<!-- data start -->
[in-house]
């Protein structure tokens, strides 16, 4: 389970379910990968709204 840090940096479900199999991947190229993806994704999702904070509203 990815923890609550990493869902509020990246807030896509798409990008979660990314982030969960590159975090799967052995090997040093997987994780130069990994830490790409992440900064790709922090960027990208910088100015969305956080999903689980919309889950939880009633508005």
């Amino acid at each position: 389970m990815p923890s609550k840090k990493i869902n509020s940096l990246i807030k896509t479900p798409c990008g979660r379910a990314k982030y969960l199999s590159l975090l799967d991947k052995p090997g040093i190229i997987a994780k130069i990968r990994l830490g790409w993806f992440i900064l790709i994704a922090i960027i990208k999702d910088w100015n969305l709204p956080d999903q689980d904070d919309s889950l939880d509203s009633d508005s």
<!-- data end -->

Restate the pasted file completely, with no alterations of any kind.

[in-house]
């Protein structure tokens, strides 16, 4: 389970379910990968709204 840090940096479900199999991947190229993806994704999702904070509203 990815923890609550990493869902509020990246807030896509798409990008979660990314982030969960590159975090799967052995090997040093997987994780130069990994830490790409992440900064790709922090960027990208910088100015969305956080999903689980919309889950939880009633508005």
């Amino acid at each position: 389970m990815p923890s609550k840090k990493i869902n509020s940096l990246i807030k896509t479900p798409c990008g979660r379910a990314k982030y969960l199999s590159l975090l799967d991947k052995p090997g040093i190229i997987a994780k130069i990968r990994l830490g790409w993806f992440i900064l790709i994704a922090i960027i990208k999702d910088w100015n969305l709204p956080d999903q689980d904070d919309s889950l939880d509203s009633d508005s």